AmericanFarm.com

Bill would disqualify ag energy for tax credits

By JONATHAN CRIBBS
Associate Editor

ANNAPOLIS, Md. (Feb. 14, 2017) — Two Montgomery County senators are behind a bill that would disqualify several agricultural sources of alternative energy from a state tax credit program.
Only businesses that produce energy from wind, solar, marine or hydrokinetic sources would qualify for the state’s Clean Energy Incentive Tax Credit under the bill sponsored by Democratic Sens. Roger Manno and Richard Madaleno Jr.
Forest-related resources, waste pallets, landscape or right-of-way trimmings, crop byproducts, biomass and waste-to-energy projects, among others, would no longer qualify.
The Maryland Farm Bureau opposed the bill earlier this month and testified against it at a Feb. 8 hearing in Annapolis, said Valerie Connelly, the Farm Bureau’s executive director.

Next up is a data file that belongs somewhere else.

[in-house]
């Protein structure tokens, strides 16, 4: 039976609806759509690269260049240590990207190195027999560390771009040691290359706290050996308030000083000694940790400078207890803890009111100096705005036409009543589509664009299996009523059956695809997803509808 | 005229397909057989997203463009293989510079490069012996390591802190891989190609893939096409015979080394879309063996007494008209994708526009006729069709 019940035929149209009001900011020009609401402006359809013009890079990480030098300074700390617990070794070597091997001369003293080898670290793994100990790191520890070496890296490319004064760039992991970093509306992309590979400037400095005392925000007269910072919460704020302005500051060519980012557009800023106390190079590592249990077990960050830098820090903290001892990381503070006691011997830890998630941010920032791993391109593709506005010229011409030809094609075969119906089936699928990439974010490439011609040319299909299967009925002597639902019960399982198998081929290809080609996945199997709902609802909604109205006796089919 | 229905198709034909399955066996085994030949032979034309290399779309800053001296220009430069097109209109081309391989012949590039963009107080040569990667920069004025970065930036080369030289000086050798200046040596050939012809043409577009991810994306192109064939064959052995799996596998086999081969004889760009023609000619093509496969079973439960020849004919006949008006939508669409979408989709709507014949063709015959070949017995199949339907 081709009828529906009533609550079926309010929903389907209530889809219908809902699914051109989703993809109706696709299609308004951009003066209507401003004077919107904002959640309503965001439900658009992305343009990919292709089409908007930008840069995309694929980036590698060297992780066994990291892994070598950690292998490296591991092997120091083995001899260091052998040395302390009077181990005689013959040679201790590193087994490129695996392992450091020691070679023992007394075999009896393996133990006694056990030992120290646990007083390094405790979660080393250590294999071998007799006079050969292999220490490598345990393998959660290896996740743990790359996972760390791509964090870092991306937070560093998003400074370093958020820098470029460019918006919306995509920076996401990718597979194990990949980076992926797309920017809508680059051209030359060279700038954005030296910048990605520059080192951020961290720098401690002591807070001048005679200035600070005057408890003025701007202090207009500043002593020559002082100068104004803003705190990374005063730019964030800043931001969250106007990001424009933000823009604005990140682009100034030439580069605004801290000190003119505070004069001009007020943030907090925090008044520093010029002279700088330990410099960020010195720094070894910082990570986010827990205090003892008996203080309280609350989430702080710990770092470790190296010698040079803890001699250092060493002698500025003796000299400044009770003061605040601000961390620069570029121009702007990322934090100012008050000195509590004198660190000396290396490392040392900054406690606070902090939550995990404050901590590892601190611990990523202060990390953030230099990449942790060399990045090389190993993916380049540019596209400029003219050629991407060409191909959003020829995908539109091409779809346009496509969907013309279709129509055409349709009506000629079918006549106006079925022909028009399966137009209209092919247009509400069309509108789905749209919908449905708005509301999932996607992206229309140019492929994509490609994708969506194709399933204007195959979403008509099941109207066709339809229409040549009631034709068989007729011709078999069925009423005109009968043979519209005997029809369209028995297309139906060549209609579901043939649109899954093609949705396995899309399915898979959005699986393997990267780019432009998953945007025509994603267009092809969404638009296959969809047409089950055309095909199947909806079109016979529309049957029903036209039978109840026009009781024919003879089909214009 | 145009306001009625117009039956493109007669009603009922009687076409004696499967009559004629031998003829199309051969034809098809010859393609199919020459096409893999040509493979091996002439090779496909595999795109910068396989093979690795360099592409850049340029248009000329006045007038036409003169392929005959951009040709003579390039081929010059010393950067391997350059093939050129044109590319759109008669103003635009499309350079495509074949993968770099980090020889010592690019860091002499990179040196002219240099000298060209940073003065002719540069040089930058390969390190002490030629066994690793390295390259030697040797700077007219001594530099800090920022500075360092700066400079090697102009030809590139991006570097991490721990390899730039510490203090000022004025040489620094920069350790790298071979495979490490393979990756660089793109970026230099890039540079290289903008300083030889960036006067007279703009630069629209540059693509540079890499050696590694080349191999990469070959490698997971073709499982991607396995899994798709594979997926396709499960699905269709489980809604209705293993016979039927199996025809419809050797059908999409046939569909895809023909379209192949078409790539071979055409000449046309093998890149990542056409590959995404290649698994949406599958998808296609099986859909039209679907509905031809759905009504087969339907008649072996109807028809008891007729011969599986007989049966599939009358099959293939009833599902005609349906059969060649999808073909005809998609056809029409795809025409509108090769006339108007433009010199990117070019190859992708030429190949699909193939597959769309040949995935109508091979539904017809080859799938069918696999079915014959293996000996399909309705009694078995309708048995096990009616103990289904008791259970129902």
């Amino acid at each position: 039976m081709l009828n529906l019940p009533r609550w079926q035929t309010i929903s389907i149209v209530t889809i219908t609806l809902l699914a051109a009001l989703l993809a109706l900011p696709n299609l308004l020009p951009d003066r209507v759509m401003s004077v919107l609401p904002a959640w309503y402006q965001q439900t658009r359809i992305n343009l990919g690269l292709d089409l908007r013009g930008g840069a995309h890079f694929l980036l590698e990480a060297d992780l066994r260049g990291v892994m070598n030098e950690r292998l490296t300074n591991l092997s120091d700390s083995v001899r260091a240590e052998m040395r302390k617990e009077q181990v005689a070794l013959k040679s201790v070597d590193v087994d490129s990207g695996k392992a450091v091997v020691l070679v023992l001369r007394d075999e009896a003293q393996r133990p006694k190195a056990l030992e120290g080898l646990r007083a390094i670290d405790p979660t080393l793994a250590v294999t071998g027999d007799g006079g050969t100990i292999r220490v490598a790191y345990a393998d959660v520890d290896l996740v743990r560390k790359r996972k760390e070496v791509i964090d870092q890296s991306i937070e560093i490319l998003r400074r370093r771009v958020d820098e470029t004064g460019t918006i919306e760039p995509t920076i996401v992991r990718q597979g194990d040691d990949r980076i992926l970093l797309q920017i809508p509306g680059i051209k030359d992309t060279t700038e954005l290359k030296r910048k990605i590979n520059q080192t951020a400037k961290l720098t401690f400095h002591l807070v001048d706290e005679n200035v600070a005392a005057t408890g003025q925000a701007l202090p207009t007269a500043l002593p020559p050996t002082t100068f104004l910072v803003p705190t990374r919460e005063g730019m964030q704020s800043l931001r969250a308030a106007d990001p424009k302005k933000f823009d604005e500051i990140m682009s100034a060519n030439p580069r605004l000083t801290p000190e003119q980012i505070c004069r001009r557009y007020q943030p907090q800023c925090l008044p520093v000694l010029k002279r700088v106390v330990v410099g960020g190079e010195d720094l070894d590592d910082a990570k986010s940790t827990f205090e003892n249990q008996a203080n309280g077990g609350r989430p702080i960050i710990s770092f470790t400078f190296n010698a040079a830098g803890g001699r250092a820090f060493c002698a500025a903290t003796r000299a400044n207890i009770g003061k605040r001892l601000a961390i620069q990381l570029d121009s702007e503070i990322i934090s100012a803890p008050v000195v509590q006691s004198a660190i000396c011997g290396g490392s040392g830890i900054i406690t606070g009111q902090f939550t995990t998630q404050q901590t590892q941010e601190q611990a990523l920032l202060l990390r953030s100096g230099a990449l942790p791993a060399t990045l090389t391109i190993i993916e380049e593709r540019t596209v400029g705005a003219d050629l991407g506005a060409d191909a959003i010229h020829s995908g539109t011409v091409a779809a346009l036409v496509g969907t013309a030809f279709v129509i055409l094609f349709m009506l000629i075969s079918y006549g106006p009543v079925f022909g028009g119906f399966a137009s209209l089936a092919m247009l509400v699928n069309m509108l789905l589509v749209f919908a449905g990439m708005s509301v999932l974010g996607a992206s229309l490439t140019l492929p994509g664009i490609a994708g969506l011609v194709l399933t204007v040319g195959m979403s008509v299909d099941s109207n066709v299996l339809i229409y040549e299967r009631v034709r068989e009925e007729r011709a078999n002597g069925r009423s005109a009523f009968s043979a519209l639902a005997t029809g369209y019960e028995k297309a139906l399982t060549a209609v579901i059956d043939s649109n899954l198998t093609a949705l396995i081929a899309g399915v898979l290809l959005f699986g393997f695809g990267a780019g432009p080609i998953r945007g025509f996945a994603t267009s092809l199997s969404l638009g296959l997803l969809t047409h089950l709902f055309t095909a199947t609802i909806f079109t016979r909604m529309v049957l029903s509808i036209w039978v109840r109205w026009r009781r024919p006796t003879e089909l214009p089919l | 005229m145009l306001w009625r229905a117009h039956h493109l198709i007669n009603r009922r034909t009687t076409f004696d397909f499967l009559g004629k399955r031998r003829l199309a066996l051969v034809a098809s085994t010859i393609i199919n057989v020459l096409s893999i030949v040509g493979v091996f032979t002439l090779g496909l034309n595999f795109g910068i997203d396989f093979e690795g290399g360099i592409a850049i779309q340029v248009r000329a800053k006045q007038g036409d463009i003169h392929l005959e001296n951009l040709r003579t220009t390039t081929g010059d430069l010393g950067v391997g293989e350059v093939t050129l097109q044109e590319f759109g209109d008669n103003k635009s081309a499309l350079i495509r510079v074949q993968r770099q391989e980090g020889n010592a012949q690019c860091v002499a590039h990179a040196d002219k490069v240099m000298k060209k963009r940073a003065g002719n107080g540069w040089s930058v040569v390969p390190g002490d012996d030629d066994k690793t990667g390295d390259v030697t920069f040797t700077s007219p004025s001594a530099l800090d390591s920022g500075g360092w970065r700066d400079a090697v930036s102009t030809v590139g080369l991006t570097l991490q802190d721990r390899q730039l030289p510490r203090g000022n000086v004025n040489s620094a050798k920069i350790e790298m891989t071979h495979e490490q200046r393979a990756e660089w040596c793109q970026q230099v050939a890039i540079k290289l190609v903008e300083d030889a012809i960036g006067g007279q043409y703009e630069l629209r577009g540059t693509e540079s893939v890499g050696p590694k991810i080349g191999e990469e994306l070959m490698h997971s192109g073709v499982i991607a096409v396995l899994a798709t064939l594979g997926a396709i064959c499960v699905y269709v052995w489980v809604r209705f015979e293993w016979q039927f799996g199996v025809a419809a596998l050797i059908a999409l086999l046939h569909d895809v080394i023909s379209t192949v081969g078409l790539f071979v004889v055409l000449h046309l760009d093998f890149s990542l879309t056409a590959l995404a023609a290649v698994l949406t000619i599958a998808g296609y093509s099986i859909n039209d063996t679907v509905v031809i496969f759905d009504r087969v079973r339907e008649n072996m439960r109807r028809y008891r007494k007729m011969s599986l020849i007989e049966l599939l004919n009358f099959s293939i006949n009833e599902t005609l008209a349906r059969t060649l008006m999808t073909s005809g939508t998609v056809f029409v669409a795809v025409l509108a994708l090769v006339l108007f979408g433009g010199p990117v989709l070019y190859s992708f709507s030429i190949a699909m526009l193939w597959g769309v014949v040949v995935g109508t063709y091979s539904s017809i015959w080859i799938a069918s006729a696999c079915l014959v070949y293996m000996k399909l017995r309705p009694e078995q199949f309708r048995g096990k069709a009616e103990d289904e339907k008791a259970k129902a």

“We just think (excluded sources) are clean energy… and we don’t want agriculture excluded from clean energy,” she said.
The state department of agriculture has invested in alternative energies through programs such as its Animal Waste Technology Fund. Nearly $1 million from that fund was awarded to a manure-to-energy project at a farm in Rhodesdale that Gov. Larry Hogan was scheduled to celebrate Feb. 13. Connelly said it’s important those projects aren’t funded in vain.
Under the tax credit program, a facility that uses a qualified energy source to produce electricity can apply for a credit certificate from the Maryland Energy Administration. The maximum value of an initial credit certificate can’t exceed $2.5 million, and the amount is based on the estimated energy produced or purchased by the applicant.
The state initially funded the program to award $25 million in credits to energy facilities on a first-come, first-served basis through 2015. That money was awarded and funding hasn’t been refreshed. Hogan’s proposed fiscal 2018 budget also doesn’t include more money for the credit program.
“Should it ever get funded, we want to make sure that ag projects are in the mix and would be eligible for that tax credit,” Connelly said.
Manno could not be reached for comment.